The entire 1,500 square meter roof and the 450 square meter eastern part of the Crusader era building, formerly used as a Women's Mosque, has now been completely revitalized by the Technical Office of the Jerusalem Revitalization Program for the Old City (JRP), implemented through a grant of $175,000 from the Arab Fund to Welfare Association.
The low-lying structure is actually a long two-aisled hall that has seen a variety of uses over the last millennium. Some time after Saladin's ousting of the Crusaders and liberation of the city, the building was divided, the eastern half into a Women's Mosque and the western half into an assembly hall for the adjacent Madrasa of Fakhr al-Din Mohammad (today's Islamic Museum), built in the fourteenth century. The Crusader era building has not seen major repair in centuries, and minor repairs which have been carried out have had only cosmetic effects, leaving the interior leaking, and chronically damp and humid. The restoration process of the former mosque will allow the building to serve as the new facility for al-Aqsa Library, currently housed in the cramped quarters of al-Madrasa al-Ashrafiya, also within the Haram.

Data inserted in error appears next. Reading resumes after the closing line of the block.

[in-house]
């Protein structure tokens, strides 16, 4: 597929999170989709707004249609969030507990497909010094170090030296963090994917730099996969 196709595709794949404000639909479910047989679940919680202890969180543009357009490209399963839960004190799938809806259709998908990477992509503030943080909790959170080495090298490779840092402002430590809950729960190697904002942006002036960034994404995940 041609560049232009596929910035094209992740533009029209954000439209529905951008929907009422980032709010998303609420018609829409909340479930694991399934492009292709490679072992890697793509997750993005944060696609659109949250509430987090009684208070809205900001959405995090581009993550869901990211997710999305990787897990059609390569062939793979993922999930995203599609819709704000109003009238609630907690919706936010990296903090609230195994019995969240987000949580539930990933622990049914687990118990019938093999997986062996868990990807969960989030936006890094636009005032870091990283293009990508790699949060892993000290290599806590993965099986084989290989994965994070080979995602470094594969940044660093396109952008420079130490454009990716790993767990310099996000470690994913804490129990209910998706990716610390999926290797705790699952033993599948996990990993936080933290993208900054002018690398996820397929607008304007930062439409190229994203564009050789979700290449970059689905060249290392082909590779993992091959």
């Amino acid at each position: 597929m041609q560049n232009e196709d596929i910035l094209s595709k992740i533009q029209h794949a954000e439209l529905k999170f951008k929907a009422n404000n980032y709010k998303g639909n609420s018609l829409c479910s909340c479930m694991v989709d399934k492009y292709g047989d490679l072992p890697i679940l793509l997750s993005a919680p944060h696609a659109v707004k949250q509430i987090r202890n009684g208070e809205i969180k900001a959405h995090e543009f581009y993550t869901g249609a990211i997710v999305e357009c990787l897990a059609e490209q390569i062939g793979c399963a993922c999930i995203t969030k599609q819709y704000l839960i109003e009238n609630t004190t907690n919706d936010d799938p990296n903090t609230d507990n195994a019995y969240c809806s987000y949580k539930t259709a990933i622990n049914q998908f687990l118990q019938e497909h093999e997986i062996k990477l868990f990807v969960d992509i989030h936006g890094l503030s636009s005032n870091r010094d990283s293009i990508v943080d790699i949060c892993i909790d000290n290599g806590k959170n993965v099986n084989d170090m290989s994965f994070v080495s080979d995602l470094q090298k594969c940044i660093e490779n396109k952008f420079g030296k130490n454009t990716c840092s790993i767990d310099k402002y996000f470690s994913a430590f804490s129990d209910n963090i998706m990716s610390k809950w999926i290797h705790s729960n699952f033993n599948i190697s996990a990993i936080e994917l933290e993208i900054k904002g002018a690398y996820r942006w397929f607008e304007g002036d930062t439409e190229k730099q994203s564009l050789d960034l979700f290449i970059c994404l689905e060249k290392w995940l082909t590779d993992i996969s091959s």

Source: Old City Jerusalem Revitalisation Programme
Architect’s Record of Jerusalem Old City Revitalisation Program. Courtesy of Architect (submitted to the Aga Khan Award for Architecture), 2001.
In the Aga Khan Award for Architecture, the architects of projects engaged in the nomination process receive an Award documentation package which describes the standardised presentation requirements. In addition to submitting photographs, slides, and architectural drawings, architects are asked to complete a detailed Architect's Record pertaining to use, cost, environmental and climatic factors, construction materials, building schedule, and, more importantly, design concepts and each project's significance within its own context.